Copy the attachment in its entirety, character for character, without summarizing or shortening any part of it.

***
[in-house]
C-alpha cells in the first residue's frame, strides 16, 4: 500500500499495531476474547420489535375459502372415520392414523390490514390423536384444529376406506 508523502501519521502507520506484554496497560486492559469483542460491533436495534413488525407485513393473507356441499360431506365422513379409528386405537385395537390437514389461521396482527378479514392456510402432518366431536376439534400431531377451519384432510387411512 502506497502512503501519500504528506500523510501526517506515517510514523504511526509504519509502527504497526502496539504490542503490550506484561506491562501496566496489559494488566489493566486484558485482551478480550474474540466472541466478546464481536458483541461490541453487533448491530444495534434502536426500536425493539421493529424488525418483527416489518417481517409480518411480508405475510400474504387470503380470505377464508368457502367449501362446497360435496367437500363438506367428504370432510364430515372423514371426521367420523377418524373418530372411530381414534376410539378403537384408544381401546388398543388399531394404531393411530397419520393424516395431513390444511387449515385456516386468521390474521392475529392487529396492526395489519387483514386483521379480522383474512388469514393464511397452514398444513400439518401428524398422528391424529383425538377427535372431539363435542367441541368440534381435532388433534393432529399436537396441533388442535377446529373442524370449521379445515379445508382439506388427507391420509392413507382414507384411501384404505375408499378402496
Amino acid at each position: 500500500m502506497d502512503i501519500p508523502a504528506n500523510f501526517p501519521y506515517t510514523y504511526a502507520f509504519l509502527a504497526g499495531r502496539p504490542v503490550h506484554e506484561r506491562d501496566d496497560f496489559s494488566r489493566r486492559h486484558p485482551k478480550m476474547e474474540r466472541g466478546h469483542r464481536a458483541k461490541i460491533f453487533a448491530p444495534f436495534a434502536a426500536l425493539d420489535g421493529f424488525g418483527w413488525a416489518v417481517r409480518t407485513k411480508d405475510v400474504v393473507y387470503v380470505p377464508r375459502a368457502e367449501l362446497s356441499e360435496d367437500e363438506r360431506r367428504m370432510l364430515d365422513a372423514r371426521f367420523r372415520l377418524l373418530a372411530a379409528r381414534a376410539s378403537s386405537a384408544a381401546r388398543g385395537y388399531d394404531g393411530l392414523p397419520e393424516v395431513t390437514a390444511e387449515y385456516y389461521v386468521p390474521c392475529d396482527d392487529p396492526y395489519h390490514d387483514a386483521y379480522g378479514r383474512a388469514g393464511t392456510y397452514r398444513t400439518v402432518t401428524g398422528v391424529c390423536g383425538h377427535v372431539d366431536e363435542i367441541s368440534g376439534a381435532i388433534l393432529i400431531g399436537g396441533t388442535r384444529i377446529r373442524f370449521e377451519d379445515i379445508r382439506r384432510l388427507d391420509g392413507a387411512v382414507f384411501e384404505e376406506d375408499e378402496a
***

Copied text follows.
[in-house]
C-alpha cells in the first residue's frame, strides 16, 4: 500500500499495531476474547420489535375459502372415520392414523390490514390423536384444529376406506 508523502501519521502507520506484554496497560486492559469483542460491533436495534413488525407485513393473507356441499360431506365422513379409528386405537385395537390437514389461521396482527378479514392456510402432518366431536376439534400431531377451519384432510387411512 502506497502512503501519500504528506500523510501526517506515517510514523504511526509504519509502527504497526502496539504490542503490550506484561506491562501496566496489559494488566489493566486484558485482551478480550474474540466472541466478546464481536458483541461490541453487533448491530444495534434502536426500536425493539421493529424488525418483527416489518417481517409480518411480508405475510400474504387470503380470505377464508368457502367449501362446497360435496367437500363438506367428504370432510364430515372423514371426521367420523377418524373418530372411530381414534376410539378403537384408544381401546388398543388399531394404531393411530397419520393424516395431513390444511387449515385456516386468521390474521392475529392487529396492526395489519387483514386483521379480522383474512388469514393464511397452514398444513400439518401428524398422528391424529383425538377427535372431539363435542367441541368440534381435532388433534393432529399436537396441533388442535377446529373442524370449521379445515379445508382439506388427507391420509392413507382414507384411501384404505375408499378402496
Amino acid at each position: 500500500m502506497d502512503i501519500p508523502a504528506n500523510f501526517p501519521y506515517t510514523y504511526a502507520f509504519l509502527a504497526g499495531r502496539p504490542v503490550h506484554e506484561r506491562d501496566d496497560f496489559s494488566r489493566r486492559h486484558p485482551k478480550m476474547e474474540r466472541g466478546h469483542r464481536a458483541k461490541i460491533f453487533a448491530p444495534f436495534a434502536a426500536l425493539d420489535g421493529f424488525g418483527w413488525a416489518v417481517r409480518t407485513k411480508d405475510v400474504v393473507y387470503v380470505p377464508r375459502a368457502e367449501l362446497s356441499e360435496d367437500e363438506r360431506r367428504m370432510l364430515d365422513a372423514r371426521f367420523r372415520l377418524l373418530a372411530a379409528r381414534a376410539s378403537s386405537a384408544a381401546r388398543g385395537y388399531d394404531g393411530l392414523p397419520e393424516v395431513t390437514a390444511e387449515y385456516y389461521v386468521p390474521c392475529d396482527d392487529p396492526y395489519h390490514d387483514a386483521y379480522g378479514r383474512a388469514g393464511t392456510y397452514r398444513t400439518v402432518t401428524g398422528v391424529c390423536g383425538h377427535v372431539d366431536e363435542i367441541s368440534g376439534a381435532i388433534l393432529i400431531g399436537g396441533t388442535r384444529i377446529r373442524f370449521e377451519d379445515i379445508r382439506r384432510l388427507d391420509g392413507a387411512v382414507f384411501e384404505e376406506d375408499e378402496a